Mark Stephens Mark Stephens has been working with Java and PDF since 1999 and has diversified into HTML5, SVG and JavaFX. He also enjoys speaking at conferences and has been a Speaker at user groups, Business of Software, Seybold and JavaOne conferences. He has a very dry sense of humor and an MA in Medieval History for which he has not yet found a practical use.

2 cool features in XFA forms (and how we can utilise in HTML5 conversion)

1 min read

XFA has some very useful features and we are aiming to make the most of them in our converter. So I would like to highlight two of them and show you why they are potentially useful…..

1. Adding rows to tables.

XFA has flexible support to add additional rows into the data. In this case you can see a table and some rows).

Standard example XFA documentClick here for the demo

XFA includes controls (which we have replicated in JavaScript for HTML5) to add and remove values.

Add values to tablesClick here for the demo

XFA also defines a page break so that content show flow onto the next page as the page expands. Data is retained and copied as rows are added and is available in the DOM on client, making the operation very fast and also making it easy to manipulate the data further.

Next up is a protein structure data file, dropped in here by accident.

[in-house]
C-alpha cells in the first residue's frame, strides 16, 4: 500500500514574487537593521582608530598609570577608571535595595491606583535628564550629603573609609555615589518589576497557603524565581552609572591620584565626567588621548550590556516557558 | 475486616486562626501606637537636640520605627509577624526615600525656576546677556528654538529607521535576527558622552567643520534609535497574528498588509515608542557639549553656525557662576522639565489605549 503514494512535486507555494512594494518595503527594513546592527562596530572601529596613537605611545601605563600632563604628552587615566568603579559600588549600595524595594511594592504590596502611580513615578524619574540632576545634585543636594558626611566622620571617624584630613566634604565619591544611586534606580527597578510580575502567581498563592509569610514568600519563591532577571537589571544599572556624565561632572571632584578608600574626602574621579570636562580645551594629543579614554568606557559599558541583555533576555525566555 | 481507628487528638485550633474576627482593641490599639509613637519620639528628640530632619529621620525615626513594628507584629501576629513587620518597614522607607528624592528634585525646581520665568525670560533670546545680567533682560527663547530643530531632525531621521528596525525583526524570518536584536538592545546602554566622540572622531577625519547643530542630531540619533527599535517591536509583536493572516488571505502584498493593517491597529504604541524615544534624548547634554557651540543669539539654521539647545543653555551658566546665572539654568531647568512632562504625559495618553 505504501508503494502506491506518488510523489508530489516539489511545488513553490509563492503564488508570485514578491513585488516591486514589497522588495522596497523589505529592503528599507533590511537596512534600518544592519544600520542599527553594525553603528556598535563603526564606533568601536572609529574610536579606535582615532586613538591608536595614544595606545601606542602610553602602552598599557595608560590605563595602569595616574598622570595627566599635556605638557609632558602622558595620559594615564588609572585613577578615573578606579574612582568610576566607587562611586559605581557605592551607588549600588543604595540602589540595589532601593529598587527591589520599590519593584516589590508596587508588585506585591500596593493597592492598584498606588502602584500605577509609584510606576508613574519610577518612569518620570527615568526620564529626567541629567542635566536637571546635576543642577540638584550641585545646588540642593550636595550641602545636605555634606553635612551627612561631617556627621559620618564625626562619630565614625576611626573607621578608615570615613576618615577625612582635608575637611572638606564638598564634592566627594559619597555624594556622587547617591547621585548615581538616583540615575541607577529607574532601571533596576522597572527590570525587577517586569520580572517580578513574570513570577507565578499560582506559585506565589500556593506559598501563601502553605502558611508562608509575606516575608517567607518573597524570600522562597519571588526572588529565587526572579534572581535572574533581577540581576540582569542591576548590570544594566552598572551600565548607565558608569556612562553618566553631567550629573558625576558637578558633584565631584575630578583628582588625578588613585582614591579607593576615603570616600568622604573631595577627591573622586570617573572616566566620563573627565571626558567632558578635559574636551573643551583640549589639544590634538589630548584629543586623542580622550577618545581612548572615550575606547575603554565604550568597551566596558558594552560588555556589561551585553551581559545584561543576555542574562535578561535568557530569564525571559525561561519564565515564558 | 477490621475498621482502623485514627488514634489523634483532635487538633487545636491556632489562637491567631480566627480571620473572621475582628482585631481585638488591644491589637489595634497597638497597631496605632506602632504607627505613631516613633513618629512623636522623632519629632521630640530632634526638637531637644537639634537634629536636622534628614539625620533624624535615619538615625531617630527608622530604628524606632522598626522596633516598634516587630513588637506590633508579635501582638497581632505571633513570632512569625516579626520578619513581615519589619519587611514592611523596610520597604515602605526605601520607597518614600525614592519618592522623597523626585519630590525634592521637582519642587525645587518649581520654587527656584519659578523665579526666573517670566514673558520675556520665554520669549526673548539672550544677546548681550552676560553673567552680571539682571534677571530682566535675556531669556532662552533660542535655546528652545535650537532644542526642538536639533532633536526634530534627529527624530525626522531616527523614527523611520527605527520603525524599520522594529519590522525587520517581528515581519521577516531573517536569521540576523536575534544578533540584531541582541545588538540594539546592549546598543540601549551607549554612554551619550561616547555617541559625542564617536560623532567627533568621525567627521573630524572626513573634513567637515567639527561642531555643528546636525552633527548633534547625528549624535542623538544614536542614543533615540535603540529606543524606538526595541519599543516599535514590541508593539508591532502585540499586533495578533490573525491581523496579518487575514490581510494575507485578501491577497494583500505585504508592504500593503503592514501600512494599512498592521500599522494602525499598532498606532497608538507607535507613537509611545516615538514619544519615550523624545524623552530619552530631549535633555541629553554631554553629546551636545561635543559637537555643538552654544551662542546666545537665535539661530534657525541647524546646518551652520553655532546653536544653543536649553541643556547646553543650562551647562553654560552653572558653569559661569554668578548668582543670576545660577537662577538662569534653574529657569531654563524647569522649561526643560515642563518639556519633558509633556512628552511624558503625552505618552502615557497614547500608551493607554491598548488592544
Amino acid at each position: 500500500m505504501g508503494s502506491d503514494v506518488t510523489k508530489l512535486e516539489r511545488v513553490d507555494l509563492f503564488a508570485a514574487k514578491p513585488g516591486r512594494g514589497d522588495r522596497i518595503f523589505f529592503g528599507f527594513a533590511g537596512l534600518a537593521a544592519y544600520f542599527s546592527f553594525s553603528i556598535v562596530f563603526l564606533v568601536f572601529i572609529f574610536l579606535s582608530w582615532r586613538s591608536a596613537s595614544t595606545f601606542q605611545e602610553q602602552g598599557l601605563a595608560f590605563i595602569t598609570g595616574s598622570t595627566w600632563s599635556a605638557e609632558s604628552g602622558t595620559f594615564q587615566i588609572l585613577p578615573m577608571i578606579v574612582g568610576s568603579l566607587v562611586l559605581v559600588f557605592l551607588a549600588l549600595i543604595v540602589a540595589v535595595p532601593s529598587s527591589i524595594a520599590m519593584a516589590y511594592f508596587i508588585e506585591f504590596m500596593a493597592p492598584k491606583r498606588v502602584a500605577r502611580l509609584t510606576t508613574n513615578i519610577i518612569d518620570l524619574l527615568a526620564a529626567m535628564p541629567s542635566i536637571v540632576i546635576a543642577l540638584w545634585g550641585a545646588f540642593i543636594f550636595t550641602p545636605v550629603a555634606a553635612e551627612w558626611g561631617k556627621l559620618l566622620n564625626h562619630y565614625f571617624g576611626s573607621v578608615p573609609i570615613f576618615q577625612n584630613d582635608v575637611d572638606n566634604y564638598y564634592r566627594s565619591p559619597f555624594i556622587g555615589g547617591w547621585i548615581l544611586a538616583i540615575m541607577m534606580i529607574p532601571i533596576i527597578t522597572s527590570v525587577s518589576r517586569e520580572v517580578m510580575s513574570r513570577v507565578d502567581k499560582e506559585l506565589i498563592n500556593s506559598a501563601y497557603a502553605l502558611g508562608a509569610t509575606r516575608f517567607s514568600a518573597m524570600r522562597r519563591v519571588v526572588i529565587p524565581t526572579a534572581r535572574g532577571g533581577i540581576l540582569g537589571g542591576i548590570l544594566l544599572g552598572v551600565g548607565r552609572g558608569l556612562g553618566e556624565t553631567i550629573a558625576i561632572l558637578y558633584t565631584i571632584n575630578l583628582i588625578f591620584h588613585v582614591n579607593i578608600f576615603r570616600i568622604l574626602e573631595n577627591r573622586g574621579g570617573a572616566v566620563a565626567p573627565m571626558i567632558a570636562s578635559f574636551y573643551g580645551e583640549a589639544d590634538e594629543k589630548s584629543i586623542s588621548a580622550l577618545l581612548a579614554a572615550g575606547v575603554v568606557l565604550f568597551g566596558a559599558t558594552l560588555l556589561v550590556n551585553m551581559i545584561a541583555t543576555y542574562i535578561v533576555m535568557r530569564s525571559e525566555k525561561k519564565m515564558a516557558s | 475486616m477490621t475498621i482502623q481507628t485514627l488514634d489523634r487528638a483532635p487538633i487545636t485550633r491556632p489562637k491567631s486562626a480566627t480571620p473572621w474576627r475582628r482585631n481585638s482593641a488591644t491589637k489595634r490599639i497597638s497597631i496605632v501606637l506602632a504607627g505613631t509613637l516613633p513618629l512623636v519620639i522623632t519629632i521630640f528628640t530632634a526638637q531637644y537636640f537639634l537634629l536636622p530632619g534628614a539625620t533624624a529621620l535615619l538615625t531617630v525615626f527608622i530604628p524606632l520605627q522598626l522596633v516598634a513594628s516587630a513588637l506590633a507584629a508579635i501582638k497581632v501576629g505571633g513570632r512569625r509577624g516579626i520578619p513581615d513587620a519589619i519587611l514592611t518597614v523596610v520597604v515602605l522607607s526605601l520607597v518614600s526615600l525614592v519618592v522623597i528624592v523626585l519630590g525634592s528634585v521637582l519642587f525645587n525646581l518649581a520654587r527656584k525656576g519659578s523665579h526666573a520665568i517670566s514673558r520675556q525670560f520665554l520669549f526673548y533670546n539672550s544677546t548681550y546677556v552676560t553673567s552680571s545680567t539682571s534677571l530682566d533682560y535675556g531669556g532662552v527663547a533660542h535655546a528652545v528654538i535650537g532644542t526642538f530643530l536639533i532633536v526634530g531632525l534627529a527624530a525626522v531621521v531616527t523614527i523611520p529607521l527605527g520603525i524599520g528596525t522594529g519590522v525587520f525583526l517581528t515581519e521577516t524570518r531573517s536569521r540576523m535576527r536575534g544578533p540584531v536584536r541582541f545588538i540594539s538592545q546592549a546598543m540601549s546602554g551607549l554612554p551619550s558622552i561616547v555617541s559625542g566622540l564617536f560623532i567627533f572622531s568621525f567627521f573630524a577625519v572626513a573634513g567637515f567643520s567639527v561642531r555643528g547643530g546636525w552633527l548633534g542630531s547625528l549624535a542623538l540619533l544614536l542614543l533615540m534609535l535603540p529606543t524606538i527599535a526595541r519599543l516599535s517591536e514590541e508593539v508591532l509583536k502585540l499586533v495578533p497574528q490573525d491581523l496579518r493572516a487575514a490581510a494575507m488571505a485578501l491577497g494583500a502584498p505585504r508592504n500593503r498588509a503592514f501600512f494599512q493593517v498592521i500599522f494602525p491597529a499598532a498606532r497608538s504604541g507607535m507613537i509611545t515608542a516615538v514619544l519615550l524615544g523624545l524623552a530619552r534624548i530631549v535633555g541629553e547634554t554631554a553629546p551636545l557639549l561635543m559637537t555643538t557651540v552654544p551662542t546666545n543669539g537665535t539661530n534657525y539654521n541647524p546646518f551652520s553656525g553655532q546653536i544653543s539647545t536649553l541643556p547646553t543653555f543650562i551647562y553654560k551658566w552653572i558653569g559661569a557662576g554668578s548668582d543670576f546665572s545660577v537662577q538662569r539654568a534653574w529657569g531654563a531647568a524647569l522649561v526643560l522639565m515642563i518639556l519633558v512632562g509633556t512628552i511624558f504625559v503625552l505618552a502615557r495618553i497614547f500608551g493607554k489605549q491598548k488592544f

2. Auto-expanding text boxes

Typing data into fields which is longer than the initial box can be problematic. So the XFA solution is to allow the field to extend so that all the data is visible. This is easy to implement in HTML5 and works very well. It also makes life much easier on the IPad.

auto-expanding text fieldsClick here for the demo

XFA has lots of features which convert really well to HTML5 and we make can make use of in HTML5 conversion. In later articles, we will document other XFA features and show how these can transfer to HTML forms.

This post is part of our “XFA Articles Index” in these articles, we aim to help you understand XFA.

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Mark Stephens Mark Stephens has been working with Java and PDF since 1999 and has diversified into HTML5, SVG and JavaFX. He also enjoys speaking at conferences and has been a Speaker at user groups, Business of Software, Seybold and JavaOne conferences. He has a very dry sense of humor and an MA in Medieval History for which he has not yet found a practical use.

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